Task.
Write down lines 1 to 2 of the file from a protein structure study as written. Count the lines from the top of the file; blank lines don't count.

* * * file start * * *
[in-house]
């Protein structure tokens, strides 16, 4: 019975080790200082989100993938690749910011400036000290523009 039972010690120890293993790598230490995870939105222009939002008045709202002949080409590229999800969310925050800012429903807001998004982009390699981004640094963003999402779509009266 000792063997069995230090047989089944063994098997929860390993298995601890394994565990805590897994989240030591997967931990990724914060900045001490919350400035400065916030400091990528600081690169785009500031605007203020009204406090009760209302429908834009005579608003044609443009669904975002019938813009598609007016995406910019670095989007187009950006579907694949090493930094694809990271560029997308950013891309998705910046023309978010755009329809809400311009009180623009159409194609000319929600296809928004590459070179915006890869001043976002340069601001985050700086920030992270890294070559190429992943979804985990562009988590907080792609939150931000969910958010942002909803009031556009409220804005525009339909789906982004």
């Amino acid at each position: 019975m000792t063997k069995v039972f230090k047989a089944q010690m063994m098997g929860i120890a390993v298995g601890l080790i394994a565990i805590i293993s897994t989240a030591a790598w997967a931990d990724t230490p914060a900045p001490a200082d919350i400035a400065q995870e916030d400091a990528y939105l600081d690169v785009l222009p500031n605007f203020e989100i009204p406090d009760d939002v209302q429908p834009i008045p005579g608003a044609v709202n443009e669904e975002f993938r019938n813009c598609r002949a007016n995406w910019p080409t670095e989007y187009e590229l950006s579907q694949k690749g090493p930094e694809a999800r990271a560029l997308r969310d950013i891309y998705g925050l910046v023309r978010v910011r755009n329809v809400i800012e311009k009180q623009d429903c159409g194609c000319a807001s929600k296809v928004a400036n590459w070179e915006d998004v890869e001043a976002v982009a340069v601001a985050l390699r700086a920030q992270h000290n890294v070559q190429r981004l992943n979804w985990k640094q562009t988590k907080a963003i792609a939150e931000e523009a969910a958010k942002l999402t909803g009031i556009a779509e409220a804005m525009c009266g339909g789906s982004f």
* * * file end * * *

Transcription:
[in-house]
């Protein structure tokens, strides 16, 4: 019975080790200082989100993938690749910011400036000290523009 039972010690120890293993790598230490995870939105222009939002008045709202002949080409590229999800969310925050800012429903807001998004982009390699981004640094963003999402779509009266 000792063997069995230090047989089944063994098997929860390993298995601890394994565990805590897994989240030591997967931990990724914060900045001490919350400035400065916030400091990528600081690169785009500031605007203020009204406090009760209302429908834009005579608003044609443009669904975002019938813009598609007016995406910019670095989007187009950006579907694949090493930094694809990271560029997308950013891309998705910046023309978010755009329809809400311009009180623009159409194609000319929600296809928004590459070179915006890869001043976002340069601001985050700086920030992270890294070559190429992943979804985990562009988590907080792609939150931000969910958010942002909803009031556009409220804005525009339909789906982004």